That’s Just Not Right

Of all the words in the English language currently in use (over 175,000, according to the Oxford English Dictionary), “that” is one of the most abused. It’s a word we barely notice—a placeholder for better words, an unnecessary pause. When speaking, this isn’t very noticeable. In fact, “that” is a useful tool for clarification in verbal communication:

John: I can’t believe you said that.
Kate: I don’t think that you understand.

With the right voice inflection, “that” helps convey emotion and cuts corners by summing up implied information. Writers, on the other hand, often abuse “that,” making their work weaker and more ineffective. When editing, I always edit out “that” whenever I can, and you should, too.

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All writers should be familiar with grammar mechanics. If language is a tool, you need to know how the tool works to use it to its full potential. “That” is an interesting word because it functions as five different parts of speech.

1. As a Complementizer or Subordinating Conjunction

In this case, “that” can be used to introduce a nominal clause, which substitutes for a noun or noun phrase.

Sarah demanded that her guests wipe their feet before entering her apartment.

This is closely related to its use as a subordinating conjunction, which makes one clause dependent on another clause. In this case, think of “that” as a connector.

I told her that she needed to brush her hair.

In both cases, “that” connects two independent clauses (both phrases on either side of “that” can stand alone as full sentences).

2. To Introduce a Restrictive Relative Clause (a clause identifying the referent of the noun it modifies; isn’t set off by commas)

In this case, “that” usually acts as a relative pronoun, which, coincidentally, introduces a relative clause (just like a restrictive relative clause, but isn’t restricted to the referent) or restrictive relative clause. For example, read the following sentence:

A woman who serves food in a restaurant is a waitress.

In this sentence, who is the relative pronoun and who serves food in a restaurant is the restrictive relative clause.

The word “that” works just like the word “who” when used as a relative pronoun:

The dress that she bought for the gala was too big.

In this sentence, that she bought for the gala is the restrictive relative clause. If you take it out, the sentence still makes sense: The dress was too big.

3. As a Demonstrative Pronoun

Demonstrative pronouns take the place of nouns (people, places, things, or concepts) as the subject of a sentence, but, unlike regular pronouns, they are more specific. They include the following words: this, these, that, and those.

That is funny.

That was mean, Mary.

That was too long.

To test if “that” is being used as a demonstrative pronoun, try replacing the phrase “that is” with “those are.” “Those” is the plural form of “that” as a demonstrative pronoun.

That is delicious. Those are delicious.

4. As a Demonstrative Adjective

Demonstrative adjectives are different from demonstrative pronouns because they indicate specific people, places, or things. They still include this, these, that, and those, but they are used in a different way. Let’s take a look at those sentences again:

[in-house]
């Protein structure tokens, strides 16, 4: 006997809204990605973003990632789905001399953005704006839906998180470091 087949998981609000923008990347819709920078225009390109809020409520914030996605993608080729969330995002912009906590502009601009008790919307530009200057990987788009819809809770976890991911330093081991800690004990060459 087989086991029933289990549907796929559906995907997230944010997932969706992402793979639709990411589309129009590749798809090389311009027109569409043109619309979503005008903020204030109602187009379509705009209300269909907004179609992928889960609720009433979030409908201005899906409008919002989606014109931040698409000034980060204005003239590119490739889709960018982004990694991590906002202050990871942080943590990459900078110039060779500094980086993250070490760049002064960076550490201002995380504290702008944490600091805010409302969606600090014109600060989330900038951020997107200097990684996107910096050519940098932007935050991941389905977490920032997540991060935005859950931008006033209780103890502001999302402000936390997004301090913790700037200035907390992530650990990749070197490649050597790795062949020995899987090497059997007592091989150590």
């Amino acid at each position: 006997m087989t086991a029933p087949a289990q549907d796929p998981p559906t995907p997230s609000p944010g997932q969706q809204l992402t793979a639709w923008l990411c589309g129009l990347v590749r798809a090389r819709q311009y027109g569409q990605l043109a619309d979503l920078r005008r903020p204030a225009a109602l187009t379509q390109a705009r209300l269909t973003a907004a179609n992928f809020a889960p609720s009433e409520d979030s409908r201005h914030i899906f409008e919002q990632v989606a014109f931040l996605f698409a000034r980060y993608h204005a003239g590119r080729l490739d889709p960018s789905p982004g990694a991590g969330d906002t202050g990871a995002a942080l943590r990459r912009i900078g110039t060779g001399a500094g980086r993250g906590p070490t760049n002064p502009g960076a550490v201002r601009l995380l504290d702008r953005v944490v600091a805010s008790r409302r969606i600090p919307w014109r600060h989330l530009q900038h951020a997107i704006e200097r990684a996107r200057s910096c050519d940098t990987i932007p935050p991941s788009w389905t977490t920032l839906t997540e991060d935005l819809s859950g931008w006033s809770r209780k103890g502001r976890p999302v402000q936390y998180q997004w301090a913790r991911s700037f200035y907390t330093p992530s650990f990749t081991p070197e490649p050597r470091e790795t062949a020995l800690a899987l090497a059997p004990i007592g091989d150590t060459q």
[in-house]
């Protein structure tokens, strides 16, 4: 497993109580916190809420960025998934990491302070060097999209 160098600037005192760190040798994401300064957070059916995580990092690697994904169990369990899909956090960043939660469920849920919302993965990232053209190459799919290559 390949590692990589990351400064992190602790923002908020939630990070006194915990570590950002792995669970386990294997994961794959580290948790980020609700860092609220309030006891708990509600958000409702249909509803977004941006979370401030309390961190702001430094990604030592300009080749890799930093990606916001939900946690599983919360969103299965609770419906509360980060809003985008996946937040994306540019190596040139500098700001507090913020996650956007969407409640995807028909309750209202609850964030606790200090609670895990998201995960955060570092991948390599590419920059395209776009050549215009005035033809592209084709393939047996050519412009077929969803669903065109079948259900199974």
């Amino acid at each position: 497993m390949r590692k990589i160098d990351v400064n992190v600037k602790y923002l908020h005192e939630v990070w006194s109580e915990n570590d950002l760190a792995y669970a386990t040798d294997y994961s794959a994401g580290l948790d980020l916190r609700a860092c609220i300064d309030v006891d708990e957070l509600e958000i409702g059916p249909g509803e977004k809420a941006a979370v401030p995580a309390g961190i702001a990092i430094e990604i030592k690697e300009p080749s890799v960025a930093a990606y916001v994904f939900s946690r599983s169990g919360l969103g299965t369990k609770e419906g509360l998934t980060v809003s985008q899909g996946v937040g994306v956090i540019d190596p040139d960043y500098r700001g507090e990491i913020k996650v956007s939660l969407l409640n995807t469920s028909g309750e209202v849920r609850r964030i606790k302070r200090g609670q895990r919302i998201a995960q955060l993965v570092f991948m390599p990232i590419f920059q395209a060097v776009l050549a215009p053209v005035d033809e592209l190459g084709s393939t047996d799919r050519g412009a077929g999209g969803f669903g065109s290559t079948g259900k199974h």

That joke is funny.

That letter was mean, Mary.

That flight was too long.

Demonstrative adjectives have to have an accompanying noun to modify. They can’t stand alone like demonstrative pronouns. Again, the plural of “that” is “those.” You can use the same test from before.

That pie is delicious. Those pies are delicious.

5. As an Adverb (a word that modifies a verb)

Usually, when “that” is used as an adverb it conveys a contradiction to an established idea.

Imagine a college student has a big test coming up and all of his friends have told him it is impossible to pass. If, when he takes it, he finds it easier than expected, he might tell his friends, “The exam wasn’t that hard.

Or, a girl whose vacation isn’t meeting her expectations might say, “The Bahamas aren’t that great.”

In this case, “that” acts as an adverb modifying the verb “to be.”

In the first two parts of speech, “that” is usually pronounced weakly, as ðət. It doesn’t receive the emphasis of the sentence. In the other three parts of speech, it is pronounced strongly, as ðæt. The phonetics show the different functions of the word. As a general rule, if “that” is pronounced weakly in a sentence, you can leave it out. If it’s pronounced strongly, it needs to stay.

After understanding how “that” functions as a word in the English language, you can begin to understand how it is commonly misused.

Three Ways “That” is Abused by Writers:

1. It is used unnecessarily.

This is the most common problem with “that.” I see it every day when editing. When you use “that” as a complementizer, subordinating conjunction, or as a relative pronoun, more often than not you can leave it out altogether and still have a well-constructed sentence.

“The complementizer that plays no role within its clause, nor does it contribute any information.” (Klammer, Schulz, and Volpe: Analyzing English Grammar, Sixth Ed.)

When you’re able to remove “that,” do it! It will usually improve the sentence dramatically.

I know that there is work to be done.
I know there is work to be done.

The tower that Connor built out of Legos was impressive.
The tower Connor built out of Legos was impressive.
[Note: You can further improve this sentence by removing passive voice: Connor built an impressive tower out of Legos.]

The difference between a sofa and a loveseat is that a sofa seats three people and a loveseat only seats two.
The difference between a sofa and a loveseat is a sofa seats three people and a loveseat only seats two.

He won’t come back with the same attitude that He left with.
He won’t come back with the same attitude He left with.
[Note: This sentence doesn't use proper grammar, but it’s a trend I see growing in writing. Don’t end a sentence with a preposition. This sentence should read, “He won’t come back with the same attitude with which he left.” If I were editing that sentence, I would shorten it to, “He won’t come back with the same attitude.” That helps avoid the formal sentence structure that seems awkward in a world of casual language.]